Rare pictures of women in World War II
Protecting English cities:
British cities were under constant threat from German bombs during the Battle of Britain, with the bombardments lasting a year, from 1940 to 1941.
It was primarily women who were called to reinforce cities’ defences on the Eastern Front as well.
Under the threat of bombing:
During the height of the Second World War, agricultural work was not without danger. In this 1944 photo, a WLA recruit works a field in southern England.
Watching the skies:
In this photo, British Auxiliary Territorial Service (ATS) lookouts scan the sky for enemy aircraft in Scotland around 1942.
Making explosive shells:
In this California factory, American workers made explosive shells. During the war, the arms industry relied heavily on women.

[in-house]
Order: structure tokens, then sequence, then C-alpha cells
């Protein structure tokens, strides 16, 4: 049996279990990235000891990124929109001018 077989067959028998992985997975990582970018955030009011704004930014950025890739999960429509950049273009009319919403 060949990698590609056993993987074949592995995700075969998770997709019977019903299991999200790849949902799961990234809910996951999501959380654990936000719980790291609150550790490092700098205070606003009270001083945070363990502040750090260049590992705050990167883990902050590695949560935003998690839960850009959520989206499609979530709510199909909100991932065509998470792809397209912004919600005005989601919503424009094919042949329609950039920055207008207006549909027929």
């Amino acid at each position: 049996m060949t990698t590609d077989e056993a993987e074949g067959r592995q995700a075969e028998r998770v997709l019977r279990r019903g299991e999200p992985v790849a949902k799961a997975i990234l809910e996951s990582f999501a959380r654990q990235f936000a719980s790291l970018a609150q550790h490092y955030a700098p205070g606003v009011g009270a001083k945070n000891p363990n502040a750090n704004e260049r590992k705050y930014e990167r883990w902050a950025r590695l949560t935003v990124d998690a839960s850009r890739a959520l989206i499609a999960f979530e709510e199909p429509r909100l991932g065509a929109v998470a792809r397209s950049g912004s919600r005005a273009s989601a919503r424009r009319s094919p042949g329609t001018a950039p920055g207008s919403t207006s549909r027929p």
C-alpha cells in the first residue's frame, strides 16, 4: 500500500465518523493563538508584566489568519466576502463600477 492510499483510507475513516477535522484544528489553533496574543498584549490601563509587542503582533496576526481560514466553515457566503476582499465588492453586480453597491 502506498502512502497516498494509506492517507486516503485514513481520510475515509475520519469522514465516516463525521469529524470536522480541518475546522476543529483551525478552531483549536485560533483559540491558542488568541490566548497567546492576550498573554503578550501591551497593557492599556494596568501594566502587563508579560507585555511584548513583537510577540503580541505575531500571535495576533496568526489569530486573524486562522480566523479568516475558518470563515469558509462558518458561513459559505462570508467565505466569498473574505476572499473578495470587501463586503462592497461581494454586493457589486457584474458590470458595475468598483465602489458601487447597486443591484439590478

Building Canadian bombers:
A young Canadian worker is pictured here, working on the cabin interior of a Bolingbroke bomber, in Montreal’s Fairchild factory in Quebec.
Auxiliaries in the Canadian Army:
In 1943, a group of young Canadian women in uniform are sworn in as they joined the army as auxiliaries.
In this photo dated May 7, 1943, a group of African-American welders are pictured working on Liberty ship SS George Washington Carver, in Richmond, California.
Farmers in wartime:
Women that belonged to this organization are shown here, during a stacking operation at a Buckinghamshire farm during the summer of 1944.
In 1940, volunteers in the British Civil Defence Service train in handling rifles.
Grandmothers in factories:
After the attack on Pearl Harbor on December 7, 1941, and the United States’ entry into the war, millions of American women were called to take on non-traditional jobs.